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Categorical and Dimensional Structure of Autism Spectrum Disorders: The Nosologic Validity of Asperger Syndrome

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Abstract

There is an ongoing debate whether a differentiation of autistic subtypes, especially between Asperger Syndrome (AS) and high-functioning-autism (HFA) is possible and if so, whether it is a categorical or dimensional one. The aim of this study was to examine the possible clustering of responses in different symptom domains without making any assumption concerning diagnostic appreciation. About 140 children and adolescents, incorporating 52 with a diagnosis of AS, 44 with HFA, 8 with atypical autism and 36 with other diagnoses, were examined. Our study does not support the thesis that autistic disorders are discrete phenotypes. On the contrary, it provides evidence that e.g. AS and autism are not qualitatively distinct disorders, but rather different quantitative manifestations of the same disorder.

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Acknowledgments

Dr. Becker is/has been involved in research/clinical trials with Eli Lilly and Shire, is on the advisory board of Eli Lilly/Germany, was on the speakers’ bureaus of Eli Lilly and Astra Zeneca and received conference attendance support from Shire and Eli Lilly. There is no conflict of interest for all other authors.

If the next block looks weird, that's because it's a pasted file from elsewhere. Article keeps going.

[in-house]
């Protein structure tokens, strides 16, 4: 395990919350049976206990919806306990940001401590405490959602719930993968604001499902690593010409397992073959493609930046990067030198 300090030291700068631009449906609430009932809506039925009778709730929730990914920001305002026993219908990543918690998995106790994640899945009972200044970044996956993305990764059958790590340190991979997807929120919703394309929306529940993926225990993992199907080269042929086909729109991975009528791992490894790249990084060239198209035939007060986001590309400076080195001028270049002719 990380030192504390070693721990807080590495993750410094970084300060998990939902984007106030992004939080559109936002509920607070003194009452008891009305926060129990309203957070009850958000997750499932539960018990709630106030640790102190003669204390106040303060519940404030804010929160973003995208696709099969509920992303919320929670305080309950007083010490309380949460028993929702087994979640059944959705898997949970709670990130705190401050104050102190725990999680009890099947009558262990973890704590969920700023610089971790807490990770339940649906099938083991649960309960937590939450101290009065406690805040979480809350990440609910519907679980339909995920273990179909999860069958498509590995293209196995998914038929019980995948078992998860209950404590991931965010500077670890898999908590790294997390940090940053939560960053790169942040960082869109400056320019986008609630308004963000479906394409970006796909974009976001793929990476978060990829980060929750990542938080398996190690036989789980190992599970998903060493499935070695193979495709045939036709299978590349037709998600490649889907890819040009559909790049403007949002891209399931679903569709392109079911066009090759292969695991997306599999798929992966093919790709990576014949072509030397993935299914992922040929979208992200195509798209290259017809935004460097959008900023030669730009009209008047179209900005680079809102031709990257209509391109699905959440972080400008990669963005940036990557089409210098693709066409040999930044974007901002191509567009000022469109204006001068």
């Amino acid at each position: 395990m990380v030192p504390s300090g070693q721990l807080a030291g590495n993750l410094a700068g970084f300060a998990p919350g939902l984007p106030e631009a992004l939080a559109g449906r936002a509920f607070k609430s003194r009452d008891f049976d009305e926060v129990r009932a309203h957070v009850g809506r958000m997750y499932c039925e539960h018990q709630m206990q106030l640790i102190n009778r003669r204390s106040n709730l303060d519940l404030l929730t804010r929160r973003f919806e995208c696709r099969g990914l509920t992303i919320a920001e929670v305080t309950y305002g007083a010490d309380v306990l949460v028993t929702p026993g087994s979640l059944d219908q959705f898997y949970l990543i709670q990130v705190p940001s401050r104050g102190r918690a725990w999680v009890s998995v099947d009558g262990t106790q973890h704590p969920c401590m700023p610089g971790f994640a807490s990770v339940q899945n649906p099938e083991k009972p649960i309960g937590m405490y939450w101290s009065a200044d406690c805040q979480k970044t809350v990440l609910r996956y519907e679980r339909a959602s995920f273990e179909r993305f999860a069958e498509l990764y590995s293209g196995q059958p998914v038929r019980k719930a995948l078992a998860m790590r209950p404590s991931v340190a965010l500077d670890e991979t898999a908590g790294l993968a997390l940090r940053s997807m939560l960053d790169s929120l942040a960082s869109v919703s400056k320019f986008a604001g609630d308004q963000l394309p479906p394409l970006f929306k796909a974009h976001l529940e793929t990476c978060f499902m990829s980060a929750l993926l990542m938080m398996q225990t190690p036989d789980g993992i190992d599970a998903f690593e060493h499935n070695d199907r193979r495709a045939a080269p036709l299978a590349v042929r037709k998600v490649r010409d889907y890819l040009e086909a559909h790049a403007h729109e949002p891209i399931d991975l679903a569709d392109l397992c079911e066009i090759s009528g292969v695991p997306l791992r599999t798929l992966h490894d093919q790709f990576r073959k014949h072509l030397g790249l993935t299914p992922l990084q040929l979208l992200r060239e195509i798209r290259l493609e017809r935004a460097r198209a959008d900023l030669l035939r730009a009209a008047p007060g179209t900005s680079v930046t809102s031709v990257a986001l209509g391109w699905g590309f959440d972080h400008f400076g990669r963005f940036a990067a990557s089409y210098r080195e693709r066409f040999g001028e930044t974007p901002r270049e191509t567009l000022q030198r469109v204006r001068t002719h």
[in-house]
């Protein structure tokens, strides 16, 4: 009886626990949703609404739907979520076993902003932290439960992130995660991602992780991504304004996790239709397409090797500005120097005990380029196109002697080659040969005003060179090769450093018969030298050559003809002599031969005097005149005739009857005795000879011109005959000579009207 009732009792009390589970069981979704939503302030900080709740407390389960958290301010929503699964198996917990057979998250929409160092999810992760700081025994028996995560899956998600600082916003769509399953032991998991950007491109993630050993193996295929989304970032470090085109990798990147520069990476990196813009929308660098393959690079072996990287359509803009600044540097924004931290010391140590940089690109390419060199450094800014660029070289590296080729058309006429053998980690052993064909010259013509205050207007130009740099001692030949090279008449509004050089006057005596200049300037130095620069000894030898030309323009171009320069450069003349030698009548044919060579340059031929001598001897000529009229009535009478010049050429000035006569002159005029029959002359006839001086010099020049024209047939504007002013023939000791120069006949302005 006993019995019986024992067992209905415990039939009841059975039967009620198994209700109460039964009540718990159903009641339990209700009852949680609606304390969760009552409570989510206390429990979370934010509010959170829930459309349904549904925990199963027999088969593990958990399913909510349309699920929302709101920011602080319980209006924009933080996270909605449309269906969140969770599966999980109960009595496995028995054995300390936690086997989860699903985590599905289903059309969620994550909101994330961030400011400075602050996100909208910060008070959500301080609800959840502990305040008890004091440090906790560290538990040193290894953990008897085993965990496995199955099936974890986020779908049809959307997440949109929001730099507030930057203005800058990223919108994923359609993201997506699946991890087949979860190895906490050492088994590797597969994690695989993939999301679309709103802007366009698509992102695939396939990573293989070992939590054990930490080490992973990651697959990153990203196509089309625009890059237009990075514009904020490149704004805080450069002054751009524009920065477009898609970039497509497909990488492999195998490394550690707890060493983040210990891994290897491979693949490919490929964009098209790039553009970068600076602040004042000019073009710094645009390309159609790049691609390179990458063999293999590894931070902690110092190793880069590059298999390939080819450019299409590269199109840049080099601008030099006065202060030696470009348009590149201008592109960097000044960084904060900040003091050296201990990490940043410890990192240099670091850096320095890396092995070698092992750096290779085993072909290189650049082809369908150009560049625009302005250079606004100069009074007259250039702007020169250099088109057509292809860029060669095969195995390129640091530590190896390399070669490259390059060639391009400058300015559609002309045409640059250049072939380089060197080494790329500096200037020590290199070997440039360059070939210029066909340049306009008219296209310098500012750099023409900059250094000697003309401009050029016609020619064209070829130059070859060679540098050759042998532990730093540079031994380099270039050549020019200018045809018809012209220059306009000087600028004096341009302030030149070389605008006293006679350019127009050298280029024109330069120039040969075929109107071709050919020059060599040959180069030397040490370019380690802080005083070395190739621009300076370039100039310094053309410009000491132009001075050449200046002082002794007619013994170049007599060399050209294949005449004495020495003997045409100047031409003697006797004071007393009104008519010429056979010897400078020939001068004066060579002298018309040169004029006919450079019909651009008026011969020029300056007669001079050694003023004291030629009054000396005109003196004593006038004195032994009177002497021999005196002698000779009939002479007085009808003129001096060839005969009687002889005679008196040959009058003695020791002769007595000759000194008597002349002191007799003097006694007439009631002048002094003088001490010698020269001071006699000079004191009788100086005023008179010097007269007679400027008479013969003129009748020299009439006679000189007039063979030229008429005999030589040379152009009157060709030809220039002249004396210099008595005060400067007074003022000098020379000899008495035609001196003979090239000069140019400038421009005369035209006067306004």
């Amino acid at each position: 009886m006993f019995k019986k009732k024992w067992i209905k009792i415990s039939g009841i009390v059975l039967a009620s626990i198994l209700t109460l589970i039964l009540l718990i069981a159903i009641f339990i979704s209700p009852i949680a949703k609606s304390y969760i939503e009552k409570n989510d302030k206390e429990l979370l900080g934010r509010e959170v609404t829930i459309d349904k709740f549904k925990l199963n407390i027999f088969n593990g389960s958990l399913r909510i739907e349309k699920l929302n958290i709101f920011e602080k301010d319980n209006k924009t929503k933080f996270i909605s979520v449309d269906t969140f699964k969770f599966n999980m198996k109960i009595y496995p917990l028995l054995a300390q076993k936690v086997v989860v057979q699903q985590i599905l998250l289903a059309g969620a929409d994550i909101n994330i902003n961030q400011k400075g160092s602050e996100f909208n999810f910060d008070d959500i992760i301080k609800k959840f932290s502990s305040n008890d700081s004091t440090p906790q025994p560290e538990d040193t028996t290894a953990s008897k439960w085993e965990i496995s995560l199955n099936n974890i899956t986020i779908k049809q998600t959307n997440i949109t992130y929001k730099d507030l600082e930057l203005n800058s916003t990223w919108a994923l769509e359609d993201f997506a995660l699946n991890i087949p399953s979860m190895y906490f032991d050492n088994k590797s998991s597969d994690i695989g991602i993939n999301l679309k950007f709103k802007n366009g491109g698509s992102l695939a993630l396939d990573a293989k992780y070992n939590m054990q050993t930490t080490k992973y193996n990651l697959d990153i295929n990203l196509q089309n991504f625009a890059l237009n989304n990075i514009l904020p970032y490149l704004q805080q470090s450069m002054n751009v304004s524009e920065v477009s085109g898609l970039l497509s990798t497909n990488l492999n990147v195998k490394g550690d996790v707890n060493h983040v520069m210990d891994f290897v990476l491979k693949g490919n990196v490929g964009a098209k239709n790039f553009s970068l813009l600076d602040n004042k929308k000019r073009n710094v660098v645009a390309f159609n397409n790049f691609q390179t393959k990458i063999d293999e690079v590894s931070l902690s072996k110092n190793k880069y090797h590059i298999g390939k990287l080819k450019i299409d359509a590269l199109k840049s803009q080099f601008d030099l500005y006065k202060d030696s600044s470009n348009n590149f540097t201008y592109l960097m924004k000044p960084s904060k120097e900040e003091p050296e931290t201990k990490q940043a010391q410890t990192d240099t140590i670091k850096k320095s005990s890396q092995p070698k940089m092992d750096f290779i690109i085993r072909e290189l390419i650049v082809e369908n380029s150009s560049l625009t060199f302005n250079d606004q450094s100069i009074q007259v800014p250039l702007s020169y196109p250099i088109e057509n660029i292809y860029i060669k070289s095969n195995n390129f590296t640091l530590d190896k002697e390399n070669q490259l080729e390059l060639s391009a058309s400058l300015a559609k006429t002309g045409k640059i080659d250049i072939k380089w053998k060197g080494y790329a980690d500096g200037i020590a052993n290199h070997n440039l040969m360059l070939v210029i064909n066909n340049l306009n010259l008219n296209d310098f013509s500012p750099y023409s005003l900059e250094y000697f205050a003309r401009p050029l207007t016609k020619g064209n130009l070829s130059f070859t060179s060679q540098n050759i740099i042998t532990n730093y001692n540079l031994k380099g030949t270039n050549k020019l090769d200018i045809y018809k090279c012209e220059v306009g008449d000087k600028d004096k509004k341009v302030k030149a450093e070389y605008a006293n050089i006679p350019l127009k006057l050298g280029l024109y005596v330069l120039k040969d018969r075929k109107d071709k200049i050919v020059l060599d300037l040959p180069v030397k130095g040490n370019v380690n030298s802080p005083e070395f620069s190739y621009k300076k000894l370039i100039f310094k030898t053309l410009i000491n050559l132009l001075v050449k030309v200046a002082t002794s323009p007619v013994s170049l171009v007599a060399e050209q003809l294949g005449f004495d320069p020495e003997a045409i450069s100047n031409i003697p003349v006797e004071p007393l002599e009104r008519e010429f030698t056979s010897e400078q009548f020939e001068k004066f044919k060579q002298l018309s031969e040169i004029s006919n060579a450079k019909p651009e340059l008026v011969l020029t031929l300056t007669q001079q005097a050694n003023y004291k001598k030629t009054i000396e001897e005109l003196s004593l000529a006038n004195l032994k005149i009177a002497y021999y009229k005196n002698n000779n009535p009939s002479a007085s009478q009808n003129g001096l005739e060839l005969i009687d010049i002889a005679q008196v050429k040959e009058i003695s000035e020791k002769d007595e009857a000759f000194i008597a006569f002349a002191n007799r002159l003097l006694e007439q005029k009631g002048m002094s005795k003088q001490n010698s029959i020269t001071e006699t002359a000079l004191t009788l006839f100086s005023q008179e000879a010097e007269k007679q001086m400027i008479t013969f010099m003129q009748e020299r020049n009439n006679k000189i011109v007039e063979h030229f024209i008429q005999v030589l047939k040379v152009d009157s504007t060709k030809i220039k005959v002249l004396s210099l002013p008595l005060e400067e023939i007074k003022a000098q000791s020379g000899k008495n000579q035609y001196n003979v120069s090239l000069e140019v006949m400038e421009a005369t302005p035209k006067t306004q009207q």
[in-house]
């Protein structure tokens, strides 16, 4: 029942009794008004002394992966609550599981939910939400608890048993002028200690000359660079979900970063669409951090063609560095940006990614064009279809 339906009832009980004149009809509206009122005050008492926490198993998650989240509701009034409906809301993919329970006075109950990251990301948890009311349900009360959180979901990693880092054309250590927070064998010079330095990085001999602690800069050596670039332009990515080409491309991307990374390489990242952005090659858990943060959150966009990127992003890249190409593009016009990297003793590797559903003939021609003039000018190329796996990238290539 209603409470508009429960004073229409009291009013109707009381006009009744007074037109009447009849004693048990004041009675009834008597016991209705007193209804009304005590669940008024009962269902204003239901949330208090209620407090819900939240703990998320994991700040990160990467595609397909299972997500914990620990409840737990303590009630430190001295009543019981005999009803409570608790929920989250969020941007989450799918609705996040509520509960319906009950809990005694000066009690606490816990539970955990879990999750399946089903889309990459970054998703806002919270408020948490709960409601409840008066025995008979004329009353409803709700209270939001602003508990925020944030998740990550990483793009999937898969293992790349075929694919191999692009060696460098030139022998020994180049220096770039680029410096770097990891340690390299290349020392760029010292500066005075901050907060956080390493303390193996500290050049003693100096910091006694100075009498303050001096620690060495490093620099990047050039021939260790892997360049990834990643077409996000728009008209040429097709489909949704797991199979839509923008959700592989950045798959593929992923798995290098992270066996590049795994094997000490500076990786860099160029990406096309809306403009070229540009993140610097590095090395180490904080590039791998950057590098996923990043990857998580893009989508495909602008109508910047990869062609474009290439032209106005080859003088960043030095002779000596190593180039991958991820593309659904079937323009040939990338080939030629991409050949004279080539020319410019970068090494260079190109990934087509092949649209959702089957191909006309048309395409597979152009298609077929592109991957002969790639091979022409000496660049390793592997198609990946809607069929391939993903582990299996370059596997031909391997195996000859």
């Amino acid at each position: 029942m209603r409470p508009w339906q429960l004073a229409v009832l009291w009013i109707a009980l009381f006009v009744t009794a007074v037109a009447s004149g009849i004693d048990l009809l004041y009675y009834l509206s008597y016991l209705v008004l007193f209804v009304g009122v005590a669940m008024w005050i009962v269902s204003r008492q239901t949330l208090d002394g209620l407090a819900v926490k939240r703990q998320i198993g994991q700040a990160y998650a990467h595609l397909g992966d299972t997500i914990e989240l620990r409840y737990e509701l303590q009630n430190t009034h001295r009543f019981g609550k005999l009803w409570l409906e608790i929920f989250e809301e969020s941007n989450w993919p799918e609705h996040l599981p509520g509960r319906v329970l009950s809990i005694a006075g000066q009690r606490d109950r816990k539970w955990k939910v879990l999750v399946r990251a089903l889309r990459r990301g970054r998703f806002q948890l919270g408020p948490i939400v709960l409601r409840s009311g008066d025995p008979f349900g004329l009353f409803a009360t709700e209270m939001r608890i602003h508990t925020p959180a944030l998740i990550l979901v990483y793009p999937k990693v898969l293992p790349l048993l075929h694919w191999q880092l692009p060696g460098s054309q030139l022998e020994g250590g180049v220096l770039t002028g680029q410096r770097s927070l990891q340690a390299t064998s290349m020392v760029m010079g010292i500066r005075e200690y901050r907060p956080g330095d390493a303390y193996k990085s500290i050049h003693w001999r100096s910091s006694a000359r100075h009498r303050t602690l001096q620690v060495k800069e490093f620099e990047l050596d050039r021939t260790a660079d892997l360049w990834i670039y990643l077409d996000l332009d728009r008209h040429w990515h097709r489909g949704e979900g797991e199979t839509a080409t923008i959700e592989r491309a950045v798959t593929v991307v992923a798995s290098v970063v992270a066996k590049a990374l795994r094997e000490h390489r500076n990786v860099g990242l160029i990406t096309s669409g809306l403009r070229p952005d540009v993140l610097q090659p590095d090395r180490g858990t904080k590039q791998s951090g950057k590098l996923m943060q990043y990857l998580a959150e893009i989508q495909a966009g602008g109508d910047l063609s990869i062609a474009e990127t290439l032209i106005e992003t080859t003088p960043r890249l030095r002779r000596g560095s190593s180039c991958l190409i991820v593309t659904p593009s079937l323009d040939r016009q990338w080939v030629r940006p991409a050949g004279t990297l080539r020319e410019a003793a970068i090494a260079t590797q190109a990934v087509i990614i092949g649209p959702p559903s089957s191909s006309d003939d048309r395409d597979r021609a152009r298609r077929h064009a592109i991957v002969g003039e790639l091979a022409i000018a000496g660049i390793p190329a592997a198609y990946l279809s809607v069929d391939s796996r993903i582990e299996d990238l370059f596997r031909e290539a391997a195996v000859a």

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Correspondence to Inge Kamp-Becker.

Appendix

Appendix

Neuropsychological Testing: For intellectual testing the German versions of the Wechsler Intelligence Scales were used (WISC-III; Tewes et al. 1999; WAIS-R; Tewes 1993). The emotion recognition was tested by a “facial emotion matching test” (candit.com: Facial Emotion Matching, parameters = number of correct answers, reaction time and detail mistakes (the false answer was made due to a detail like mouth or eyes)). Theory of Mind testing included the “Social Attribution Test” (Klin and Jones 2006, parameter = number of correct answers). Spatial perception was measured by a mental rotation test (candit.com: mental rotation, parameters = number of correct answers, reaction time). Executive functioning was tested by a test for cognitive flexibility (Wisconsin Card Sorting Test, parameter = perseveration score) and planning abilities (Tower of London test, parameters = amount of steps and reaction time). An attention test for divided attention (Fimm and Zimmermann 2002, dual task for visual and acoustic signals, parameters = mistakes, omissions, reaction time for visual and acoustic signals) was also undertaken.

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Kamp-Becker, I., Smidt, J., Ghahreman, M. et al. Categorical and Dimensional Structure of Autism Spectrum Disorders: The Nosologic Validity of Asperger Syndrome. J Autism Dev Disord 40, 921–929 (2010). https://doi.org/10.1007/s10803-010-0939-5

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